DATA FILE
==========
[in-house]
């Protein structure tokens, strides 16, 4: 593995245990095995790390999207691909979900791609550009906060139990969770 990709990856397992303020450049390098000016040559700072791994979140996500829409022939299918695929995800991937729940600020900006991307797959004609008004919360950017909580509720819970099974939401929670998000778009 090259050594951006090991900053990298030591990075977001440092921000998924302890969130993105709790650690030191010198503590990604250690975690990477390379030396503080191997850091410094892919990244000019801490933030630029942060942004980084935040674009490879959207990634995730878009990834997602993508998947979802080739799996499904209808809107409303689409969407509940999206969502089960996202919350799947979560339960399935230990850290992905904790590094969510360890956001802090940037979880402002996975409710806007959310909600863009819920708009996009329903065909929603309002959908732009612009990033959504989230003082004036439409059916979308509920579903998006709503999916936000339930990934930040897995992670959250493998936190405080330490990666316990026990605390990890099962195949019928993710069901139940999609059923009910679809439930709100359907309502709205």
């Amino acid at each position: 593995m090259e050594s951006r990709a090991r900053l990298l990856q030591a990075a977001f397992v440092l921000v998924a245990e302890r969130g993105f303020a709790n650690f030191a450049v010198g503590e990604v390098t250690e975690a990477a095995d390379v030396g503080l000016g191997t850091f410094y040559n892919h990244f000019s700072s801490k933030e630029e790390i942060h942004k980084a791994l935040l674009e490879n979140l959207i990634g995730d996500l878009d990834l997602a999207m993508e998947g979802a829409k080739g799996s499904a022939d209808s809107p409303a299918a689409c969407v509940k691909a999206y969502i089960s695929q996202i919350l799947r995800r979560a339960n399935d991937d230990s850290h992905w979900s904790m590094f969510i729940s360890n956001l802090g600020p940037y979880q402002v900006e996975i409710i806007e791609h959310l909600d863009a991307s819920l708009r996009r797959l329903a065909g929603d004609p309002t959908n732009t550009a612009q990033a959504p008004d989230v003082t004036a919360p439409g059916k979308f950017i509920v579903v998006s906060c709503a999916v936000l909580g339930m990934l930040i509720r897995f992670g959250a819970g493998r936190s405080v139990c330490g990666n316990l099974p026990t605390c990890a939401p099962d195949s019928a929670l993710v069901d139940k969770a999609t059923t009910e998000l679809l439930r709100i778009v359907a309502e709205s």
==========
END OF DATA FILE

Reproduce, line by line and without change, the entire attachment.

[in-house]
């Protein structure tokens, strides 16, 4: 593995245990095995790390999207691909979900791609550009906060139990969770 990709990856397992303020450049390098000016040559700072791994979140996500829409022939299918695929995800991937729940600020900006991307797959004609008004919360950017909580509720819970099974939401929670998000778009 090259050594951006090991900053990298030591990075977001440092921000998924302890969130993105709790650690030191010198503590990604250690975690990477390379030396503080191997850091410094892919990244000019801490933030630029942060942004980084935040674009490879959207990634995730878009990834997602993508998947979802080739799996499904209808809107409303689409969407509940999206969502089960996202919350799947979560339960399935230990850290992905904790590094969510360890956001802090940037979880402002996975409710806007959310909600863009819920708009996009329903065909929603309002959908732009612009990033959504989230003082004036439409059916979308509920579903998006709503999916936000339930990934930040897995992670959250493998936190405080330490990666316990026990605390990890099962195949019928993710069901139940999609059923009910679809439930709100359907309502709205």
């Amino acid at each position: 593995m090259e050594s951006r990709a090991r900053l990298l990856q030591a990075a977001f397992v440092l921000v998924a245990e302890r969130g993105f303020a709790n650690f030191a450049v010198g503590e990604v390098t250690e975690a990477a095995d390379v030396g503080l000016g191997t850091f410094y040559n892919h990244f000019s700072s801490k933030e630029e790390i942060h942004k980084a791994l935040l674009e490879n979140l959207i990634g995730d996500l878009d990834l997602a999207m993508e998947g979802a829409k080739g799996s499904a022939d209808s809107p409303a299918a689409c969407v509940k691909a999206y969502i089960s695929q996202i919350l799947r995800r979560a339960n399935d991937d230990s850290h992905w979900s904790m590094f969510i729940s360890n956001l802090g600020p940037y979880q402002v900006e996975i409710i806007e791609h959310l909600d863009a991307s819920l708009r996009r797959l329903a065909g929603d004609p309002t959908n732009t550009a612009q990033a959504p008004d989230v003082t004036a919360p439409g059916k979308f950017i509920v579903v998006s906060c709503a999916v936000l909580g339930m990934l930040i509720r897995f992670g959250a819970g493998r936190s405080v139990c330490g990666n316990l099974p026990t605390c990890a939401p099962d195949s019928a929670l993710v069901d139940k969770a999609t059923t009910e998000l679809l439930r709100i778009v359907a309502e709205s």